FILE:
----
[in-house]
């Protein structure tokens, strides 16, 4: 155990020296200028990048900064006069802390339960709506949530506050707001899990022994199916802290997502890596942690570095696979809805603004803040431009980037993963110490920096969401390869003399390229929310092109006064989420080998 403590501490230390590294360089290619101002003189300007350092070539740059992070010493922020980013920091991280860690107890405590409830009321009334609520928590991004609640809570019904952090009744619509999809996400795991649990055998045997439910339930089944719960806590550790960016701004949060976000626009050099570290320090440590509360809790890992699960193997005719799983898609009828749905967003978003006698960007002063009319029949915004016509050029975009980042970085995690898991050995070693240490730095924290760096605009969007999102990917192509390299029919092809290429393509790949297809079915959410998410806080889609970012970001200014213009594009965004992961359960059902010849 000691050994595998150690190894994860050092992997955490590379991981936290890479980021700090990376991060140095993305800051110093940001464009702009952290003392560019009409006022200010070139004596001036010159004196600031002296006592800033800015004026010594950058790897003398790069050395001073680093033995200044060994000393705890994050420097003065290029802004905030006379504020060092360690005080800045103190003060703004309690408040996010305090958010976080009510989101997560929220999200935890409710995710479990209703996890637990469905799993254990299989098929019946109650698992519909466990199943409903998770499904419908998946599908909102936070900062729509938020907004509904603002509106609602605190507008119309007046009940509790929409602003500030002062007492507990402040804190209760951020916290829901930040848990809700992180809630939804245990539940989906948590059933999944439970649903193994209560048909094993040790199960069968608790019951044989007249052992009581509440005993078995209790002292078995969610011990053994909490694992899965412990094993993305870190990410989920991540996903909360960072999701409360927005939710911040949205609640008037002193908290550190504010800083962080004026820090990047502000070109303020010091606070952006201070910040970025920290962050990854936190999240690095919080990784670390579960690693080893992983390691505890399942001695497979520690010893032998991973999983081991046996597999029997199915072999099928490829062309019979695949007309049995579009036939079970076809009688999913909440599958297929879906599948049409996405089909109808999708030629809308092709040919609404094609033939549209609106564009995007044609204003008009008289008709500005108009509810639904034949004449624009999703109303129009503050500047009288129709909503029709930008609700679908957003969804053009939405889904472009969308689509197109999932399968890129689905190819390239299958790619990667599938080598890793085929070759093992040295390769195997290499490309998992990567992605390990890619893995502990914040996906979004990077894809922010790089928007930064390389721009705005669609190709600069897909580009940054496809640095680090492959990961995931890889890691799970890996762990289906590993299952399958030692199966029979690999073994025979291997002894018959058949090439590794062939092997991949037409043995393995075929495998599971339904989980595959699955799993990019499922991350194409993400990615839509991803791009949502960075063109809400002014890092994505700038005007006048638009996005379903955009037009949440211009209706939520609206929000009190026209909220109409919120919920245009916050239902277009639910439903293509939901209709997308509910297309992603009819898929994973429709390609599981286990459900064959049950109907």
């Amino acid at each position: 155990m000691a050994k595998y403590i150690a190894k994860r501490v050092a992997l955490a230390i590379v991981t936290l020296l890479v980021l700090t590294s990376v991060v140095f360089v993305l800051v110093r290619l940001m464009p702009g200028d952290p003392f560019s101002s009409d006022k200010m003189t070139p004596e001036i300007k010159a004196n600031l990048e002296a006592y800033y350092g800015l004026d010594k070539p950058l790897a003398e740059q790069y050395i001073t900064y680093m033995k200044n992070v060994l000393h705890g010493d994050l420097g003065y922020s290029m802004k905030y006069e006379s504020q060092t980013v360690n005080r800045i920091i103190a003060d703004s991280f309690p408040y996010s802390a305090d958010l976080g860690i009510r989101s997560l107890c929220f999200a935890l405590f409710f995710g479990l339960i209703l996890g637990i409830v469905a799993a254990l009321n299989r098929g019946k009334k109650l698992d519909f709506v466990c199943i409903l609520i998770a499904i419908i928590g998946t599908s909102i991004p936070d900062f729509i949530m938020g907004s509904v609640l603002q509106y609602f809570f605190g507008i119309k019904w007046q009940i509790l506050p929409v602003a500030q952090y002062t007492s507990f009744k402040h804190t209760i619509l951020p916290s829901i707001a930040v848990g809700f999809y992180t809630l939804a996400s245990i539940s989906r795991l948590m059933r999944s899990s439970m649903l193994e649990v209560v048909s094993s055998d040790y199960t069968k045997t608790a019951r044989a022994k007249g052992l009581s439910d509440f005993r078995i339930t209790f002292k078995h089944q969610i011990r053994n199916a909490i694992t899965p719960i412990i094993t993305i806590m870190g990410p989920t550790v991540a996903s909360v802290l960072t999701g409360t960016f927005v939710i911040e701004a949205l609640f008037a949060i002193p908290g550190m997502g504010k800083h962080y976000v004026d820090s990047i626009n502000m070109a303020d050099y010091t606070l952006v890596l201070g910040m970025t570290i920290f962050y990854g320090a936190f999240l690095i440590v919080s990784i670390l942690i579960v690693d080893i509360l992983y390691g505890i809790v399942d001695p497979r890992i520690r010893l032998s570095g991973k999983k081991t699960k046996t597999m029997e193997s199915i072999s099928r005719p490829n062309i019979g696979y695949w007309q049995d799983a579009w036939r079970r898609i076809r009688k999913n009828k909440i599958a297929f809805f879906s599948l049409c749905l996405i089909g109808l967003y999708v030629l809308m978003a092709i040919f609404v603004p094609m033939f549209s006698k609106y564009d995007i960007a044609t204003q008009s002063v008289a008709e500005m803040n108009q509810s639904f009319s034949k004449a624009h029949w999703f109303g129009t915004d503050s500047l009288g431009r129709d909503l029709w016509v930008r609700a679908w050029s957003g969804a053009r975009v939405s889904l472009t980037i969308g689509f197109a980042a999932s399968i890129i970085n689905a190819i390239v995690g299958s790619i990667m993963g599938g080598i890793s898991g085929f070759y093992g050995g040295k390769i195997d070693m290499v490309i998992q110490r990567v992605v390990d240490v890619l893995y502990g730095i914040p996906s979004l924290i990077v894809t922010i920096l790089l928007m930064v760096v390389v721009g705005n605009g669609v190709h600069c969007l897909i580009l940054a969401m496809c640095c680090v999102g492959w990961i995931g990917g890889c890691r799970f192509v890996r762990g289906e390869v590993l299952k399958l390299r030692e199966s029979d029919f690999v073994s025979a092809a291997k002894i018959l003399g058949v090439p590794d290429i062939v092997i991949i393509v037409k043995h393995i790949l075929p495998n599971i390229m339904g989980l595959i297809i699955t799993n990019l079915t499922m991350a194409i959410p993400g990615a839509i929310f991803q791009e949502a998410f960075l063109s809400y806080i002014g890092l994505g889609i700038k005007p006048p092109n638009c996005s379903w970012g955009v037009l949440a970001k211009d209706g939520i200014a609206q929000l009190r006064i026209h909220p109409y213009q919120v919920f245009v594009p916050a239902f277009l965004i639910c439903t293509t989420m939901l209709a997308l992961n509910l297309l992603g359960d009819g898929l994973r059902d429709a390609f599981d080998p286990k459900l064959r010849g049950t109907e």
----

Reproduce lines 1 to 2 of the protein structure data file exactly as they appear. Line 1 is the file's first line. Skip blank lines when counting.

[in-house]
């Protein structure tokens, strides 16, 4: 155990020296200028990048900064006069802390339960709506949530506050707001899990022994199916802290997502890596942690570095696979809805603004803040431009980037993963110490920096969401390869003399390229929310092109006064989420080998 403590501490230390590294360089290619101002003189300007350092070539740059992070010493922020980013920091991280860690107890405590409830009321009334609520928590991004609640809570019904952090009744619509999809996400795991649990055998045997439910339930089944719960806590550790960016701004949060976000626009050099570290320090440590509360809790890992699960193997005719799983898609009828749905967003978003006698960007002063009319029949915004016509050029975009980042970085995690898991050995070693240490730095924290760096605009969007999102990917192509390299029919092809290429393509790949297809079915959410998410806080889609970012970001200014213009594009965004992961359960059902010849 000691050994595998150690190894994860050092992997955490590379991981936290890479980021700090990376991060140095993305800051110093940001464009702009952290003392560019009409006022200010070139004596001036010159004196600031002296006592800033800015004026010594950058790897003398790069050395001073680093033995200044060994000393705890994050420097003065290029802004905030006379504020060092360690005080800045103190003060703004309690408040996010305090958010976080009510989101997560929220999200935890409710995710479990209703996890637990469905799993254990299989098929019946109650698992519909466990199943409903998770499904419908998946599908909102936070900062729509938020907004509904603002509106609602605190507008119309007046009940509790929409602003500030002062007492507990402040804190209760951020916290829901930040848990809700992180809630939804245990539940989906948590059933999944439970649903193994209560048909094993040790199960069968608790019951044989007249052992009581509440005993078995209790002292078995969610011990053994909490694992899965412990094993993305870190990410989920991540996903909360960072999701409360927005939710911040949205609640008037002193908290550190504010800083962080004026820090990047502000070109303020010091606070952006201070910040970025920290962050990854936190999240690095919080990784670390579960690693080893992983390691505890399942001695497979520690010893032998991973999983081991046996597999029997199915072999099928490829062309019979695949007309049995579009036939079970076809009688999913909440599958297929879906599948049409996405089909109808999708030629809308092709040919609404094609033939549209609106564009995007044609204003008009008289008709500005108009509810639904034949004449624009999703109303129009503050500047009288129709909503029709930008609700679908957003969804053009939405889904472009969308689509197109999932399968890129689905190819390239299958790619990667599938080598890793085929070759093992040295390769195997290499490309998992990567992605390990890619893995502990914040996906979004990077894809922010790089928007930064390389721009705005669609190709600069897909580009940054496809640095680090492959990961995931890889890691799970890996762990289906590993299952399958030692199966029979690999073994025979291997002894018959058949090439590794062939092997991949037409043995393995075929495998599971339904989980595959699955799993990019499922991350194409993400990615839509991803791009949502960075063109809400002014890092994505700038005007006048638009996005379903955009037009949440211009209706939520609206929000009190026209909220109409919120919920245009916050239902277009639910439903293509939901209709997308509910297309992603009819898929994973429709390609599981286990459900064959049950109907």